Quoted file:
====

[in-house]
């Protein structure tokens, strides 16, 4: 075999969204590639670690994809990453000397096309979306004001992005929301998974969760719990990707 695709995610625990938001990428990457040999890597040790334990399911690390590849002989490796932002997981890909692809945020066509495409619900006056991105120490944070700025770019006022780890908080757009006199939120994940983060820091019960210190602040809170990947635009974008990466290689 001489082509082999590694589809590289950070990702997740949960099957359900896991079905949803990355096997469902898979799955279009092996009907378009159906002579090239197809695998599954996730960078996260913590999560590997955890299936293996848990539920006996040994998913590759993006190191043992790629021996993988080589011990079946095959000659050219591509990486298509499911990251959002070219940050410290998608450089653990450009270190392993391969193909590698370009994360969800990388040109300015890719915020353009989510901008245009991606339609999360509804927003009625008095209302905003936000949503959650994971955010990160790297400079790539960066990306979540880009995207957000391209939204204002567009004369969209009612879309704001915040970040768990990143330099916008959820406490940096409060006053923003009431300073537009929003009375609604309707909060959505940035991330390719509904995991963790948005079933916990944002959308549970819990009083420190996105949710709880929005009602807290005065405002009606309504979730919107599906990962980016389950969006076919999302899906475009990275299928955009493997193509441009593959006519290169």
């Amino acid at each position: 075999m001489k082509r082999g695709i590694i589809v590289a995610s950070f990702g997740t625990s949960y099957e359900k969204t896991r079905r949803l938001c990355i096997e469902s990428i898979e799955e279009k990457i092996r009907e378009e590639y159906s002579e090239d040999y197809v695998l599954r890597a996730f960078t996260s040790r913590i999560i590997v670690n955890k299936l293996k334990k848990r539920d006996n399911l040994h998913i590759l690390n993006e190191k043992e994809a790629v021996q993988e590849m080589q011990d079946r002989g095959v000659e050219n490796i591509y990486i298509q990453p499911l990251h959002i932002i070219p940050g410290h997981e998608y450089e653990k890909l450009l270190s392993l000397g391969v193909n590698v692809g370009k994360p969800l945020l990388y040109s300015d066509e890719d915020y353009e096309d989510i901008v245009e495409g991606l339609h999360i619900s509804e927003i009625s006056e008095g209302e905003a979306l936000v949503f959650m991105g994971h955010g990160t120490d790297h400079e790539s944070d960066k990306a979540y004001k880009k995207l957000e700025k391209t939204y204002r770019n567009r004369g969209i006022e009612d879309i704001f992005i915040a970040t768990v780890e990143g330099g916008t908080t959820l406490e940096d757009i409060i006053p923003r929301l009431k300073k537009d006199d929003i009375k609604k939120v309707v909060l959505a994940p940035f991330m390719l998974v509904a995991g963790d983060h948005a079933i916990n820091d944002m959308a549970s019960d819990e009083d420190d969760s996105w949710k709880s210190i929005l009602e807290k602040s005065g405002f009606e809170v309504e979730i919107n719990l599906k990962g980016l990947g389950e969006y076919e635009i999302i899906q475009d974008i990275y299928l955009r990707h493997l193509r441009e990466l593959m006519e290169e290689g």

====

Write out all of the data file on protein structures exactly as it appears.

[in-house]
């Protein structure tokens, strides 16, 4: 075999969204590639670690994809990453000397096309979306004001992005929301998974969760719990990707 695709995610625990938001990428990457040999890597040790334990399911690390590849002989490796932002997981890909692809945020066509495409619900006056991105120490944070700025770019006022780890908080757009006199939120994940983060820091019960210190602040809170990947635009974008990466290689 001489082509082999590694589809590289950070990702997740949960099957359900896991079905949803990355096997469902898979799955279009092996009907378009159906002579090239197809695998599954996730960078996260913590999560590997955890299936293996848990539920006996040994998913590759993006190191043992790629021996993988080589011990079946095959000659050219591509990486298509499911990251959002070219940050410290998608450089653990450009270190392993391969193909590698370009994360969800990388040109300015890719915020353009989510901008245009991606339609999360509804927003009625008095209302905003936000949503959650994971955010990160790297400079790539960066990306979540880009995207957000391209939204204002567009004369969209009612879309704001915040970040768990990143330099916008959820406490940096409060006053923003009431300073537009929003009375609604309707909060959505940035991330390719509904995991963790948005079933916990944002959308549970819990009083420190996105949710709880929005009602807290005065405002009606309504979730919107599906990962980016389950969006076919999302899906475009990275299928955009493997193509441009593959006519290169």
């Amino acid at each position: 075999m001489k082509r082999g695709i590694i589809v590289a995610s950070f990702g997740t625990s949960y099957e359900k969204t896991r079905r949803l938001c990355i096997e469902s990428i898979e799955e279009k990457i092996r009907e378009e590639y159906s002579e090239d040999y197809v695998l599954r890597a996730f960078t996260s040790r913590i999560i590997v670690n955890k299936l293996k334990k848990r539920d006996n399911l040994h998913i590759l690390n993006e190191k043992e994809a790629v021996q993988e590849m080589q011990d079946r002989g095959v000659e050219n490796i591509y990486i298509q990453p499911l990251h959002i932002i070219p940050g410290h997981e998608y450089e653990k890909l450009l270190s392993l000397g391969v193909n590698v692809g370009k994360p969800l945020l990388y040109s300015d066509e890719d915020y353009e096309d989510i901008v245009e495409g991606l339609h999360i619900s509804e927003i009625s006056e008095g209302e905003a979306l936000v949503f959650m991105g994971h955010g990160t120490d790297h400079e790539s944070d960066k990306a979540y004001k880009k995207l957000e700025k391209t939204y204002r770019n567009r004369g969209i006022e009612d879309i704001f992005i915040a970040t768990v780890e990143g330099g916008t908080t959820l406490e940096d757009i409060i006053p923003r929301l009431k300073k537009d006199d929003i009375k609604k939120v309707v909060l959505a994940p940035f991330m390719l998974v509904a995991g963790d983060h948005a079933i916990n820091d944002m959308a549970s019960d819990e009083d420190d969760s996105w949710k709880s210190i929005l009602e807290k602040s005065g405002f009606e809170v309504e979730i919107n719990l599906k990962g980016l990947g389950e969006y076919e635009i999302i899906q475009d974008i990275y299928l955009r990707h493997l193509r441009e990466l593959m006519e290169e290689g």